Are you keeping up? Are we keeping up?
The dominant narrative about education says no. Teachers perpetually lag behind other more innovative fields, maybe by as much as a 100 or 150 years, depending on who you listen to. But there is no reason to believe such a narrative is true, and every reason to examine how it retains its hegemony.
In 1935, Oscar Campbell wrote in The English Journal:
“A time of accelerate social change like the present it always a time of exaggeration. The strain of constantly making new adjustments frays the nerves and distorts the judgment of nearly everyone. The liberals magnify the benefits and promise of innovations; and the conservatives lament, in a spirit suffused with fear and nostalgia, the abandonment of the tried and the familiar.”
It’s uncanny how well this still captures the sentiment of education reform movements and the lived experience of teachers.
Much of the dialog about change centers on the digital. In High-tech, hard work (2016), Neil Selwyn, Selena Nemorin & Nicola Johnson chart the “ambiguous presence” of technology in the work of high school teachers. They focus not on students playing Minecraft, but on the labor of teaching through the lenses of standardization, evidencing, intensification, and altered affect. Software algorithmically embodies demands that teachers input grades and attendance, automates decisions, and produces a trail of documentation, increasing the scrutiny teachers face. At the same time, teachers face pressure to check email and engage in PD at nights and on weekends. Digital technologies turn out to be “both liberating and exploitative, democratizing and disempowering”, and was “described in our interviews as a site of increased individualization of responsibility and individualization of risk – supporting shifts in the nature of teachers’ work that could be seen as weakening collective interests as well as institutional responsibilities.”
One educator suggests that the best way to create better teachers would be to require them to blog once a week, which promises empowerment and reflection, but also gives a “picture of what happens on a daily basis” in their classrooms, which he suggests “goes a long way in addressing accountability concerns.” Liberating and exploitative.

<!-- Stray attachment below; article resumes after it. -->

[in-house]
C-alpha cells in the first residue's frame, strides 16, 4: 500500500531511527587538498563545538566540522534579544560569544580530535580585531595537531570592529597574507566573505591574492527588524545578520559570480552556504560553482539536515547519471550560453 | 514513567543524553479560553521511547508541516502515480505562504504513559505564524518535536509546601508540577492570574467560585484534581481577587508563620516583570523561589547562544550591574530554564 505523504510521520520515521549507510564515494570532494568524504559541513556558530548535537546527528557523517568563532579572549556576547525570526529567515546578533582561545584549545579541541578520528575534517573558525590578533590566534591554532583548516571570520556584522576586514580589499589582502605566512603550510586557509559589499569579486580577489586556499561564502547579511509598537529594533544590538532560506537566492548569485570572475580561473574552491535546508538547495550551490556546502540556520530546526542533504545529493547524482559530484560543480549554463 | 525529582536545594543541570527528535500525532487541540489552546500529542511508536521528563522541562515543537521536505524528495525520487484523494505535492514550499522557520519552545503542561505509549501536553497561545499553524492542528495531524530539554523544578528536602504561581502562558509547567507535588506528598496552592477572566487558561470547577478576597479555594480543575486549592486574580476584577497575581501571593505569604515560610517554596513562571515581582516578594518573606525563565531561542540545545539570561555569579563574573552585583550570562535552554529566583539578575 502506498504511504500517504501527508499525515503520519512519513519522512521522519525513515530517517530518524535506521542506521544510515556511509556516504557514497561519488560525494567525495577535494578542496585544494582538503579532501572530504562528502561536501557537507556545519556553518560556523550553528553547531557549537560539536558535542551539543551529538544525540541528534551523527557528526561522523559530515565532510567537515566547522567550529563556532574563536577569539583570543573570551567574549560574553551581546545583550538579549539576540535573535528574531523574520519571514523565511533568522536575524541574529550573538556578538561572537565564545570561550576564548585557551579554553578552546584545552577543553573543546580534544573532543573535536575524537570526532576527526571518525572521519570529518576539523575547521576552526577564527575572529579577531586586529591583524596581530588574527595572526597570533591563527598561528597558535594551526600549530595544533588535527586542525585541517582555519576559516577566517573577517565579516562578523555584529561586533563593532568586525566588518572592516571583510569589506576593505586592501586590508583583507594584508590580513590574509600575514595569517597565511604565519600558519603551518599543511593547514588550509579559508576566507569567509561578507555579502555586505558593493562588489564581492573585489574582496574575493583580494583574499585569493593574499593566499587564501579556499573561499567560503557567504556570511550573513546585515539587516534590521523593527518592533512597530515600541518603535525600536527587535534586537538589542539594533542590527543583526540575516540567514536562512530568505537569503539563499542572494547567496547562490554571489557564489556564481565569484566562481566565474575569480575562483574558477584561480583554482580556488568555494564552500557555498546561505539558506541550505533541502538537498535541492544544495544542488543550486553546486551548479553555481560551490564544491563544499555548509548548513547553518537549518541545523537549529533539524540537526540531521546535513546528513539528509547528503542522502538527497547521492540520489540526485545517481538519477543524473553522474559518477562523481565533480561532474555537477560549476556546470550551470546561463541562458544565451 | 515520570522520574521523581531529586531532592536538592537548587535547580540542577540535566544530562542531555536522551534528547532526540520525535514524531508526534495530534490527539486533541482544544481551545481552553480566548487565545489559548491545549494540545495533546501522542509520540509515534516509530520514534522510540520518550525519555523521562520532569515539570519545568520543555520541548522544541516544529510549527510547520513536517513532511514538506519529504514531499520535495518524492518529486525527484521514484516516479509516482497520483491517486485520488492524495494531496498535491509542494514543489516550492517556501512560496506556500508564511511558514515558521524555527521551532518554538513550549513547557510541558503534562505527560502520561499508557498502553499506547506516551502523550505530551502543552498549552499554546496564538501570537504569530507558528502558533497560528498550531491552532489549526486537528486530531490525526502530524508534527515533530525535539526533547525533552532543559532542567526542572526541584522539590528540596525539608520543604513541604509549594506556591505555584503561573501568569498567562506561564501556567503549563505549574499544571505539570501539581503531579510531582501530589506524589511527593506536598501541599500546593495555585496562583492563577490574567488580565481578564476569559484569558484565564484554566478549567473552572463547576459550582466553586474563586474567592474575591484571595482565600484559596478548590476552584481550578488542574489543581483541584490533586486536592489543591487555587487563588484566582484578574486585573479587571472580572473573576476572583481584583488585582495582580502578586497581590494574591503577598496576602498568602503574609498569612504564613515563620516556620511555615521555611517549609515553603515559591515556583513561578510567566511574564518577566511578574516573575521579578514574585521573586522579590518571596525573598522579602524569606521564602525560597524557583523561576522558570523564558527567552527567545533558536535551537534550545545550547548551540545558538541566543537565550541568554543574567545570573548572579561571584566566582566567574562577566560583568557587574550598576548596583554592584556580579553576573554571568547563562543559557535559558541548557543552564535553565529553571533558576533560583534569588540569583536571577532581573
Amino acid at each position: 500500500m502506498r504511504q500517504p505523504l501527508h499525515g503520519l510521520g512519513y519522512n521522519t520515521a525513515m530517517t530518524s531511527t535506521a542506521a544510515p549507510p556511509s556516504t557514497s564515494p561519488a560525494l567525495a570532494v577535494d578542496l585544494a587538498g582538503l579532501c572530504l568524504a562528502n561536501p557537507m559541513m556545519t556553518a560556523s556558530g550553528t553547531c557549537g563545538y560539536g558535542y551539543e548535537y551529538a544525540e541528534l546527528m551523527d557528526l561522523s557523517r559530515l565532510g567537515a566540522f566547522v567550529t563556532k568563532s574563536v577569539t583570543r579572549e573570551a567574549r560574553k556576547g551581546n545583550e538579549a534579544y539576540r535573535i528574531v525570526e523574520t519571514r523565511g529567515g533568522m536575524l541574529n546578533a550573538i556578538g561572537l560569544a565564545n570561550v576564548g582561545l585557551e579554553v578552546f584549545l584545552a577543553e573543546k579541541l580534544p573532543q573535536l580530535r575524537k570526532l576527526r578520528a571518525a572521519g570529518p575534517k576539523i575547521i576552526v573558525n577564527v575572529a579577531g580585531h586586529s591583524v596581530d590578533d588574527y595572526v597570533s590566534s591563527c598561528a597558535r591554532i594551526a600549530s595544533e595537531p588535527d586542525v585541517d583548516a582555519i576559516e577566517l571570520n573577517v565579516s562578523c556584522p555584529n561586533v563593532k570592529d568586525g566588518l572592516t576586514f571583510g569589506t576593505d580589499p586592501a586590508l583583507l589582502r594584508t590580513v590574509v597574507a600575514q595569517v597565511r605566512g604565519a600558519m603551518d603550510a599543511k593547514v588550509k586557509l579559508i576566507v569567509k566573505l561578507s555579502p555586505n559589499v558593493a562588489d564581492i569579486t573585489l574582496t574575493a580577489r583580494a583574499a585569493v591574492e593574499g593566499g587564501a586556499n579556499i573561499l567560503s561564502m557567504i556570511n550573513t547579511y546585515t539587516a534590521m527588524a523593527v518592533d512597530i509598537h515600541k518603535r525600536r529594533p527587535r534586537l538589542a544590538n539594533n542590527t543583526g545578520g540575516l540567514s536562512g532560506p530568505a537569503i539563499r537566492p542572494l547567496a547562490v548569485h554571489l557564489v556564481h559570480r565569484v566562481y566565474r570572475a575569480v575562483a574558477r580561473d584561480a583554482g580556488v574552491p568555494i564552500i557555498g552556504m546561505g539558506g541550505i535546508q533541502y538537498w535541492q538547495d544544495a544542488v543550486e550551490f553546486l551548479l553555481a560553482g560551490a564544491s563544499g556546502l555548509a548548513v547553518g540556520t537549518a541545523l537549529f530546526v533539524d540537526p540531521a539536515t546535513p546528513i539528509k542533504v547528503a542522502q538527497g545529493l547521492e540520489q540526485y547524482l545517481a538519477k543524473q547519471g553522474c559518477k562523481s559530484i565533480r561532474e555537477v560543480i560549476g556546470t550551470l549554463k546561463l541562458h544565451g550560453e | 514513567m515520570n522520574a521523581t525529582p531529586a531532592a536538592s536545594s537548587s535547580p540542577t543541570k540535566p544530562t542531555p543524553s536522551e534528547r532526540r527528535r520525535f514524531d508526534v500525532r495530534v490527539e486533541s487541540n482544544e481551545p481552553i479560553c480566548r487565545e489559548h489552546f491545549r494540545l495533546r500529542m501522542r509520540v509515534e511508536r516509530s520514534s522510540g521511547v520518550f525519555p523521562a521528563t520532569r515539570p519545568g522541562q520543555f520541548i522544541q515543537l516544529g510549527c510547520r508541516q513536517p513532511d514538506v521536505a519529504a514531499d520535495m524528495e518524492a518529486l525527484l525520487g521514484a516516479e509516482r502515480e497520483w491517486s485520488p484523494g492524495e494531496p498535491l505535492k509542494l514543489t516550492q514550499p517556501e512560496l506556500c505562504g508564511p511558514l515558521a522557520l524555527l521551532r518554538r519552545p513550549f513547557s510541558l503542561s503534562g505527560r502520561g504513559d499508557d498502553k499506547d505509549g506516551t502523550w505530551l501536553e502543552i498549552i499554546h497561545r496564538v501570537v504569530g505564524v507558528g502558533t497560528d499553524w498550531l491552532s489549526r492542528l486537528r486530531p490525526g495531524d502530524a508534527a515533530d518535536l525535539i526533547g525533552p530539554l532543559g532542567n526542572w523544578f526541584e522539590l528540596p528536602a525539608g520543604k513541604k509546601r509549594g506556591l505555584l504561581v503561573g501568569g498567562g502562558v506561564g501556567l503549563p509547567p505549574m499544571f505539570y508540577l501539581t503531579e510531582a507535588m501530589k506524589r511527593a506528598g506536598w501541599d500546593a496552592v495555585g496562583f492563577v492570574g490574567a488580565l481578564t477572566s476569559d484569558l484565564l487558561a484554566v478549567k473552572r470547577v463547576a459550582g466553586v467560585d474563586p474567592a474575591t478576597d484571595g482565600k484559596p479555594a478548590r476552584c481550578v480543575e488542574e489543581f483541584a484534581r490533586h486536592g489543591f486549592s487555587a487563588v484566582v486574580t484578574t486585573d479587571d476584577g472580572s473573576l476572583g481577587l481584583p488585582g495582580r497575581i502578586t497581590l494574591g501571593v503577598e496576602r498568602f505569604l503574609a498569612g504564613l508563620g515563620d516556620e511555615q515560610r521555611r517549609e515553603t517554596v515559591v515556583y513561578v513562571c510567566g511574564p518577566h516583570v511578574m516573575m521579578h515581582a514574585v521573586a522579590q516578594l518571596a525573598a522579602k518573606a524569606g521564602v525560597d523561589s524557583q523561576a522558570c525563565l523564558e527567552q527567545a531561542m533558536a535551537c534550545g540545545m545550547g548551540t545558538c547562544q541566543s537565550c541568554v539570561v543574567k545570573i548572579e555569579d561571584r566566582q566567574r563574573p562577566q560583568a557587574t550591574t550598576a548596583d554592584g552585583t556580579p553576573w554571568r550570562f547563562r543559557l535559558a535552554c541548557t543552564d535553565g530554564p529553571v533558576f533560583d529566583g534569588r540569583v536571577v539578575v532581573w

Are you keeping up? Are we keeping up?
I have been at my worst as a teacher when I flit from one new and improved idea to the next, never gathering my full attention. During one of my most productive Septembers, I focused nearly all my energy on teaching younger children how to choose a good book and find a good place to read quietly. My kids increased their stamina for quiet reading and we built a caring classroom culture. On a daily basis, I had to resist impulses to change so that I could build the routines that would let my students thrive.
We should all experiment and learn, but in a context where educators are told they are not changing fast enough, it’s not easy to keep our sense of change calibrated when we are told that “‘Today’s pace of change is greater than at any other time in history.”1Alberta, Inspiring Education, p. 13 Keeping up with keeping up becomes a game in itself, even when it is unclear exactly what we are supposed to keep up with. Ken de Heyer makes a compelling argument that we are misguided to believe we are living through a faster epoch of change than in the past:
“I can only imagine what our local [Alberta] Cree elders must think of such statements. Imagine the time period 1874–6–1892 which was, depending on where you lived on the Western prairies, when the buffalo stopped running and the very root of many successful cultures, economies, educations and spiritual life worlds ceased to exist. … So, in roughly 18 years, a whole set of self-sufcient rich cultural life worlds with diverse economic models completely and utterly changed, hardly the word that seems appropriate. We have had, in contrast, Google for 12 years. …To say that no one ever has experienced a pace of change like we are today is misguided. Worse, such views and statements shut our ears to those peoples who could teach us much about how not only to survive systemic denial of our coexistence but also build a preferable future for all Canadians.”2Ken de Heyer, The Case of Wondering ‘Its’: The Future as More of the Same in the Name of Change, p. 184-5 in The Precarious Future of Education edited by jan jagodzinski. I use the same quotation from Alberta’s Inspiring Education report that de Heyer references.
We must calibrate our sense of change and the future through a better understanding of history and of how the demands for change affect the labor of teaching. A perpetual sense that we are not keeping up only breeds a destructive sense of precarity.
References [ + ]
|1.||↑||Alberta, Inspiring Education, p. 13|
|2.||↑||Ken de Heyer, The Case of Wondering ‘Its’: The Future as More of the Same in the Name of Change, p. 184-5 in The Precarious Future of Education edited by jan jagodzinski. I use the same quotation from Alberta’s Inspiring Education report that de Heyer references.|